Let’s start off with the obvious.  Recycling is great!  I think that everyone should be doing it as often and for as many products as they can.  However, it’s not always that cut and dry an issue.  I will likely write in the future about specific types of recycling (ex: tech product recycling, plastics more specifically), but I want to take this time to talk about recycling in general.  I hope this post isn’t a huge bummer; I’m going to view it as a good dose of the realness.  You see, the efficiency of recycling really depends on what you are recycling and where you live.

View from the front yard of my childhood home.  I love this
place with all my being.
I'm going to start off with the latter, that where you live impacts how efficient a choice recycling is for you and your household.  As you probably know, not all recycling programs are created equal.  I have experienced both ends of the recycling support spectrum in my life.  I grew up on a farm in south central Kentucky, and, to this day, there is no infrastructure for recycling where my parents live.  Luckily, when I was growing up, my father’s 45 minute commute took him right past a recycling facility, and about once a month we loaded all our glass and aluminum (I don’t think they took plastics) into my Dad’s car.  While this worked for us, most of our neighbors had no means of getting their recyclables to the distant facility, and now that my father has moved to a much closer job (10 minute commute, he is so happy!) my parents are without a means to recycle.  On the other end of things, after moving to California, I’ve been lucky enough to live in two cities that take their recycling very seriously:  Long Beach and Davis.  Despite this, when I was researching this post I found that some things which I had been able to recycle in Long Beach (ex: Styrofoam, soymilk cartons) are not accepted here in Davis.  Oops, looks like all that washing out of my roommate’s fast food containers has been for not.    

Tuesday, November 6, 2012

Reduce: Make your own eye make-up remover

When I started this blog, I had big plans of putting awesome peer reviewed, scientific literature into each and every post.  PhD school is too real ya’ll, and that’s not going to happen.  I will be writing solid scientific posts weekly or biweekly, depending on how things go.  I have some good topics planned, and I think you (and I!) will learn a lot.  In the interim between those posts, I’m going to post some content structured around one of the oldest green concepts:  reduce, reuse, recycle.  The focus will be on the first two because, for reasons I will explain in depth later, I think these are the most important.  Each of these posts will be about things I've done, and my reasoning for doing them.  
Back story.  I showed up to my new graduate program fresh off of three previous years of crazy (getting my Master’s Degree) and a 2 month long camping/road trip…so basically I looked a little busted and I didn't care.  There is a well documented relationship between time in graduate school and how much you worry about how you look (view the graph here), and all these fresh faced new graduate students looked SO nice.  What happened?  Did they not get the memo?  In any case, years of social conditioning dictated I step up my personal up-keep regime.  Jokes aside, it needed to happen anyway, and it has made me feel good to actually look in the mirror in the mornings (I literally hadn't looked in a mirror in weeks while writing my M.S. thesis).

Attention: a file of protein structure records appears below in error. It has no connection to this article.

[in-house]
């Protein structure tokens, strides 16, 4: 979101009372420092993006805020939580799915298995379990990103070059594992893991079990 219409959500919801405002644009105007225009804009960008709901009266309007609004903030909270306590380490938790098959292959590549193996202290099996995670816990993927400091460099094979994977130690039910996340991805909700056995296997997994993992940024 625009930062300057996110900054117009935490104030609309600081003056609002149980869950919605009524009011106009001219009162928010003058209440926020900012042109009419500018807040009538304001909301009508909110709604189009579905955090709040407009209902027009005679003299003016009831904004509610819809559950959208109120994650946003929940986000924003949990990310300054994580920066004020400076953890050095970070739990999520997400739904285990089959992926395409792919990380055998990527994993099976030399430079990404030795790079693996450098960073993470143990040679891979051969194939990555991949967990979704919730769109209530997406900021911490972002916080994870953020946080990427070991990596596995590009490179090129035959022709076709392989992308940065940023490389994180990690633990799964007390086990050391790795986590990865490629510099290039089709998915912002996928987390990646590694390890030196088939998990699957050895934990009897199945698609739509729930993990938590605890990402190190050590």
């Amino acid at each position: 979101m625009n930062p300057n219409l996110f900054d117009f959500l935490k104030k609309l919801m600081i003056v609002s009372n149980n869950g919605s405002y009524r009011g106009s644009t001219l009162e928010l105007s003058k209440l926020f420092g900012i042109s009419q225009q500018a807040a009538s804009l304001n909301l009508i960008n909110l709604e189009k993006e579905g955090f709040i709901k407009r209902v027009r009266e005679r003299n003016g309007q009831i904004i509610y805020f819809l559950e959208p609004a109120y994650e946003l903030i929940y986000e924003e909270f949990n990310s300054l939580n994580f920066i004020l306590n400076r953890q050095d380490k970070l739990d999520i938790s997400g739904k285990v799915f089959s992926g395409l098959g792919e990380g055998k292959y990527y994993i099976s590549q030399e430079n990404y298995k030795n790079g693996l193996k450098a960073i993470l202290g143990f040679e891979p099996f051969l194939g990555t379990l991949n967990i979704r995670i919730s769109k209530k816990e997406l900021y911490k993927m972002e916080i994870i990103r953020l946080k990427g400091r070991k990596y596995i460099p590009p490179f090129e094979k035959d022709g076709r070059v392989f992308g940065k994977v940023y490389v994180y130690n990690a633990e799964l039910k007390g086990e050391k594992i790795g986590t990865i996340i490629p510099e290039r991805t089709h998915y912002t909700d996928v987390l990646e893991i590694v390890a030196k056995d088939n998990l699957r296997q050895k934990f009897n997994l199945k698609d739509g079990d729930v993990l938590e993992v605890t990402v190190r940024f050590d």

My uniform for the summer.  Not pictured, my buddy's socks
and sandals combo (she is also a graduate student)

I’m still a make-up minimalist, but over the past month or so I have managed to throw a little moisturizer, blush, and mascara on in the mornings.  After about a week, I added “eye make-up remover” to the grocery list.  That Saturday, post farmer's market, I found the item in the grocery store and DANG.  I know I haven’t purchased this product in years but when did it get so expensive?  Then I looked at all the ingredients.  What the heck was some of this stuff?  I have really sensitive skin and a really thin pocket book, so I passed on the store bought stuff.  The older I get, the more I realize that a lot of my “green living” decisions also save me tons of money. 

So, what makes homemade a greener option?  Let’s look at what goes into this project, then revisit this question at the end.

Thursday, November 1, 2012

Mission Statement: Humans in an Ecosystem Context

In Olympic NP about to bond with a Doug Fir

Well hello!  You are here, and I’m so glad.  I love reading blogs for two reasons.  First, I might literally be the nosiest person alive and I love to hear people’s stories.  I feel we can learn so much by looking at the experiences of others.  Second, I love the freedom of information that comes with blogs, but, as a lover of critical thinking (who isn’t really?) I also love reading an entry and thinking “that’s crazy talk.”  For this second reason, I’ve always been a little hesitant to start my own blog.  I do a whole lot of crazy talking.  But I think I have finally settled on a topic about which I can mad gab with some authority. 

The idea of viewing myself in an ecosystem context was born a few years ago when I was attempting to read Jim Merkel’s book Radical Simplicity.  He talks about equitable living and how much land space would be available to support each human life if the productive land on Earth was shared equally (spoiler alert, it isn’t).  That was about 4.5 acres*.  These 4.5 acres would have to produce everything to meet an individual’s needs:  food, shelter, clothing, transportation, etc.  At this point, I wasn’t too freaked out by the idea.  I like to share and I live a pretty simple life, so 4 acres should be more than enough for me!  Then Merkel points out the obvious flaw in this plan… that’s for 4 acres for each human.  Just people.  My mind was literally blown.  What about the orangutans (my faves), walruses, clown fish, fruit flies, and guava trees!  How many resources should we be leaving for them?  I literally couldn’t believe I had never thought about this.  Certainly, my personal choices have been influenced by social justice and environmental issues, but seeing the two paired in such an explicit way was shocking.  What was a little hippie-ecologist to do?!